Browse Prior Art Database

Algorithm for Drawing Hierarchical Representations of Asynchronous Traces

IP.com Disclosure Number: IPCOM000117619D
Original Publication Date: 1996-Apr-01
Included in the Prior Art Database: 2005-Mar-31
Document File: 4 page(s) / 107K

Publishing Venue

IBM

Related People

Lehr, TF: AUTHOR

Abstract

Disclosed is a process for efficient drawing of computing traces. Computing traces often contain more information than can be elegantly managed or understood using standard textual representations. Tools for visualizing trace data represent large traces in intellectually manageable ways. Efficient drawing of the visual trace representations is important for such tools to be usable.

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This is the abbreviated version, containing approximately 52% of the total text.

Algorithm for Drawing Hierarchical Representations of Asynchronous
Traces

      Disclosed is a process for efficient drawing of computing
traces.  Computing traces often contain more information than can be
elegantly managed or understood using standard textual
representations. Tools for visualizing trace data represent large
traces in intellectually  manageable ways.  Efficient drawing of the
visual trace representations  is important for such tools to be
usable.

      Programmers trace software in order to understand the behavior
of programs.  Traces consisting of time-stamped logs of events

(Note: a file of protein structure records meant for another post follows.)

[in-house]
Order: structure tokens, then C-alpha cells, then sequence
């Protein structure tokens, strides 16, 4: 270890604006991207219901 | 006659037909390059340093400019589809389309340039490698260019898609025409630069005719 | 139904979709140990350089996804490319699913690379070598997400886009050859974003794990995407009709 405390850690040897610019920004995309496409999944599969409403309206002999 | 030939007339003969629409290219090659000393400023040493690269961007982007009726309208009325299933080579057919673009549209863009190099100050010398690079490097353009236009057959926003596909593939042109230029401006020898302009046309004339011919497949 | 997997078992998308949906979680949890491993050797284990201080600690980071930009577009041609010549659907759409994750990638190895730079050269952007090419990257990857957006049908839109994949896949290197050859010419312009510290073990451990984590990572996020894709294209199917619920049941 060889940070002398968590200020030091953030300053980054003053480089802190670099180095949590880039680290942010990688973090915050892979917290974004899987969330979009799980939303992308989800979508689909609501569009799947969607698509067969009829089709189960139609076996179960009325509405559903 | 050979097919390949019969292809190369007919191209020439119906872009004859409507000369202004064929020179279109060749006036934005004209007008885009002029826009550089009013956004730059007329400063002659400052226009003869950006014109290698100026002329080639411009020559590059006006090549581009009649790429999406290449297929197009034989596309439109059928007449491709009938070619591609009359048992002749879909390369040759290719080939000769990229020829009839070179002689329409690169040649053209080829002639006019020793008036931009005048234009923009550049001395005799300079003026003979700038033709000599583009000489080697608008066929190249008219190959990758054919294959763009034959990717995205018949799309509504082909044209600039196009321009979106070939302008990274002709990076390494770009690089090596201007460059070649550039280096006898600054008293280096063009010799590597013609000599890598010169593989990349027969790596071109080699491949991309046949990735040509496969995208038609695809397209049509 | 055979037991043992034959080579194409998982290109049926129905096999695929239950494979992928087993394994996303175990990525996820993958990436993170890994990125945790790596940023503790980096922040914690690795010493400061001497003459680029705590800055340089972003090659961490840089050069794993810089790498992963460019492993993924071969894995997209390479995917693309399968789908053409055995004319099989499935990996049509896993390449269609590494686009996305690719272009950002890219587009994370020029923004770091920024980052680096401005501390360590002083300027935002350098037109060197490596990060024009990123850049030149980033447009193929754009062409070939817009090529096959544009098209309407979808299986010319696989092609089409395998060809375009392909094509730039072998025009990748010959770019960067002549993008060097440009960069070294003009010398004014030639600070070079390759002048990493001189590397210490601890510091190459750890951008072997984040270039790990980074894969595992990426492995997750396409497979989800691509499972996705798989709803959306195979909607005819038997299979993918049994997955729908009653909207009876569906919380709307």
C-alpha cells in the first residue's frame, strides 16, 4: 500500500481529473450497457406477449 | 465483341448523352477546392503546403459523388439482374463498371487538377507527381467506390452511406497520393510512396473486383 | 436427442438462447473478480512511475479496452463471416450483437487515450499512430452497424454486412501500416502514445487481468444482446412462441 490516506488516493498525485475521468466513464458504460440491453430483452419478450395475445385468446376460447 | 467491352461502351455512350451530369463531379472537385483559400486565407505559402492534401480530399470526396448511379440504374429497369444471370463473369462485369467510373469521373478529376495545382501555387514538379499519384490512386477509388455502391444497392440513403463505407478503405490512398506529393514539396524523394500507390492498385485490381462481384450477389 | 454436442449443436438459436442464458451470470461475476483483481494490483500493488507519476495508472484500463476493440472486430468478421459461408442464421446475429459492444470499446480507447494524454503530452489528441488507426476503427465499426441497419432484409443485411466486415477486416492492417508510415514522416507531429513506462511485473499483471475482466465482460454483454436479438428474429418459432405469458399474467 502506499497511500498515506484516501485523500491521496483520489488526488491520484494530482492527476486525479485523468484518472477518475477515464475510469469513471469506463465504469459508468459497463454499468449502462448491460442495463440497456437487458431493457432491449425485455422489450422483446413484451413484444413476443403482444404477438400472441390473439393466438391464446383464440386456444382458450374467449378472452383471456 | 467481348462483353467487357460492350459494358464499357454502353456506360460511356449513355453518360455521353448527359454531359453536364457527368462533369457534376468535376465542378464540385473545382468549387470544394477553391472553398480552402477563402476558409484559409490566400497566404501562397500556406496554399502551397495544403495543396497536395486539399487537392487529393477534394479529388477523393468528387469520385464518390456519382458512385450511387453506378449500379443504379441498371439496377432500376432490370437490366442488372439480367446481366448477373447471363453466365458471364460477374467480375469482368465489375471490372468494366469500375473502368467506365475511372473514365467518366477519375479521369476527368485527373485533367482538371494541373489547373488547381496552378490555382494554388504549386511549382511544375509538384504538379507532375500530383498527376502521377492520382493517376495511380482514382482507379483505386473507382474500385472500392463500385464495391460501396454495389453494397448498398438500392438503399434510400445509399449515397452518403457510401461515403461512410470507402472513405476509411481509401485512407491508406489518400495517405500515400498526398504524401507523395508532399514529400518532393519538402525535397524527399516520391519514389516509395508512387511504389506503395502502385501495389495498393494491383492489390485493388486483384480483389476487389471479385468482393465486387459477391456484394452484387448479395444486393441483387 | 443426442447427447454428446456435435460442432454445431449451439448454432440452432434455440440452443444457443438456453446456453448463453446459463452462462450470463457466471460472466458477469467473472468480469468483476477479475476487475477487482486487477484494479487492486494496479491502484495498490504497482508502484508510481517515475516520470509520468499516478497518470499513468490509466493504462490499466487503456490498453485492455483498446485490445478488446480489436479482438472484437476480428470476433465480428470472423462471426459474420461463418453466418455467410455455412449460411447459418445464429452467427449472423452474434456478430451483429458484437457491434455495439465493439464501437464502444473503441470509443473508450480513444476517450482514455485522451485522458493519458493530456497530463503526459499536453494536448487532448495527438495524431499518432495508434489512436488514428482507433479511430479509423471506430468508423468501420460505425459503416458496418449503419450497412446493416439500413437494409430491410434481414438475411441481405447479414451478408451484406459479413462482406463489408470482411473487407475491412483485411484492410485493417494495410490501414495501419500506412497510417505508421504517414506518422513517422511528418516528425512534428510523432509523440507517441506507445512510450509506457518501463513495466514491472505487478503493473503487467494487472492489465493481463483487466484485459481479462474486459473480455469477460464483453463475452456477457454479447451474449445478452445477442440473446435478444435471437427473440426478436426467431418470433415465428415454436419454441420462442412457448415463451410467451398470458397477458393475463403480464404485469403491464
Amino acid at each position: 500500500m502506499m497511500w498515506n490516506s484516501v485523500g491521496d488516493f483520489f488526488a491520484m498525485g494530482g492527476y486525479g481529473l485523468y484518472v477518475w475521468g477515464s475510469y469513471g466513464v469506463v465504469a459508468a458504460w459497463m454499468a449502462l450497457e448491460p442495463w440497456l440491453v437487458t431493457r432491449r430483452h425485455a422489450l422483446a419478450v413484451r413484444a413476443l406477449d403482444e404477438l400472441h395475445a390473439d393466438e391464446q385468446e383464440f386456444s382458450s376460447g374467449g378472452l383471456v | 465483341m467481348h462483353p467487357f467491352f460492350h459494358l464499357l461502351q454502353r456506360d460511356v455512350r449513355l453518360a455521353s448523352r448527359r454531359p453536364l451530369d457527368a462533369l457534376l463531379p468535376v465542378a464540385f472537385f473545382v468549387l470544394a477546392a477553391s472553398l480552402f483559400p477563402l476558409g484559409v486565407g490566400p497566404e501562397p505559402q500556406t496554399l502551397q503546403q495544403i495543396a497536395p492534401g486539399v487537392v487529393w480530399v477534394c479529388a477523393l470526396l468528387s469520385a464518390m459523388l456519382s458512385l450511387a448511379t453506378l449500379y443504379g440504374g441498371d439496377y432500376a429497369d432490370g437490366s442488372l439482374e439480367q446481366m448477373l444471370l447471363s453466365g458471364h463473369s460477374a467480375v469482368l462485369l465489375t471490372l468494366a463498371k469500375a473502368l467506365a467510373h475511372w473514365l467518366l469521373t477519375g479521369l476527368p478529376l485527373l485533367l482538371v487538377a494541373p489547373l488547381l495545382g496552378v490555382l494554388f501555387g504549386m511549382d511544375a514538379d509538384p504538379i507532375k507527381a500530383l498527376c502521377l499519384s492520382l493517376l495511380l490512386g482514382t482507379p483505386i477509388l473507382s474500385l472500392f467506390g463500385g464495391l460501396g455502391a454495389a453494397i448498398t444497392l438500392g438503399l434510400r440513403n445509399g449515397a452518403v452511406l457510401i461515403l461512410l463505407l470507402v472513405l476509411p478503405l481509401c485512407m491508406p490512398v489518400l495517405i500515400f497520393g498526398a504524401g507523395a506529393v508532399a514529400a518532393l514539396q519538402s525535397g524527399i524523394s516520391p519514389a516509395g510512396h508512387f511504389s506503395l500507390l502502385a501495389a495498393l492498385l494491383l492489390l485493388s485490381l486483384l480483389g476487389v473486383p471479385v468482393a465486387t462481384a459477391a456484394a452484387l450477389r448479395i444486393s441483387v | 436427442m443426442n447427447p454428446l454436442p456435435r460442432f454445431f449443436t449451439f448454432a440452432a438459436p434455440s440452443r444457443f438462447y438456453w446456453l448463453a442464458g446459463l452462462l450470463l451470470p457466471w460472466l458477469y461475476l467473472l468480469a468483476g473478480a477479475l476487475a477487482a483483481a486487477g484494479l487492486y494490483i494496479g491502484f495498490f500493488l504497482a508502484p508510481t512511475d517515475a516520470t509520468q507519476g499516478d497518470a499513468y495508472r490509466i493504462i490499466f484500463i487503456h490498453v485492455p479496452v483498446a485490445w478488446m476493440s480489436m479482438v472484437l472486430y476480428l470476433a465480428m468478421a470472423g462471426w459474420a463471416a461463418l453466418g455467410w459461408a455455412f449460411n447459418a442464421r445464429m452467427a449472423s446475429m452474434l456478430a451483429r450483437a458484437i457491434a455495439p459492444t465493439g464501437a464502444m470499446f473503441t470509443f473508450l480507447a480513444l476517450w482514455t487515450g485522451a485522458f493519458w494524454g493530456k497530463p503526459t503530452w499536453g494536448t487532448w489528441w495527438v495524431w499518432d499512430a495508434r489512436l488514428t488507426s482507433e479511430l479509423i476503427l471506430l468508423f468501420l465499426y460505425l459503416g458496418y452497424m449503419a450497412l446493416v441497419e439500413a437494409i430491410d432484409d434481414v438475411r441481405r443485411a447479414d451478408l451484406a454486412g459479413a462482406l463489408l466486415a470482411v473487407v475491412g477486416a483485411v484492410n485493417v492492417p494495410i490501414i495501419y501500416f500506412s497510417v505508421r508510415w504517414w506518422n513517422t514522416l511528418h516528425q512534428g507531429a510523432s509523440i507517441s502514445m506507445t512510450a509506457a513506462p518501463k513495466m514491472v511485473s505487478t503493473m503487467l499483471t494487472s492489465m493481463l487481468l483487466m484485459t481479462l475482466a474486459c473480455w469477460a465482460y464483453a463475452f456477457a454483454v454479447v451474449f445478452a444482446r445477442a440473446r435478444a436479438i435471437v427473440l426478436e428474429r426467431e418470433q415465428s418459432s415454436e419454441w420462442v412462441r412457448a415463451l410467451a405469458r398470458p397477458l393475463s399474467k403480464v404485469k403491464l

executed by software are used to debug functional and performance
problems.  Because traces frequently yield hundreds or thousands of
pages of text output, post processing programs are used to translate,
filter and condense the information in more manageable forms.
Visualization of traces is one of the resulting forms.  This
disclosure addresses the problem of drawing events quickly by visual
post processors.

      PieScope is a trace visualization tool which collates and draws
events along parallel time-lines.  It is used internally within IBM*
to diagnose application and system performance problems.

      The drawing of trace events must be correct, versatile and fast
if the visualization tool is to be usable.  A problem with drawing
events is that in a typical trace, the distribution of
event-durations spans several orders of time magnitude, making some
events too small to be seen.

      Other state-of-the-art trace visualization tools often
calculate the size of every event before determining whether to draw
it.  This is an inefficient method for it does not take advantage of
the common instrinsic topological properties of trace data.  The
inefficiency results in slow draw times and simplistic, monolithic
visual data representations akin to assigning equal importance to
molecules and solar systems at every level of magnification.

      This solution for removing the drawing inefficiencies assumes
that the trace data has been ordered in a hierarchical tree-like
graph in which the closer a node i...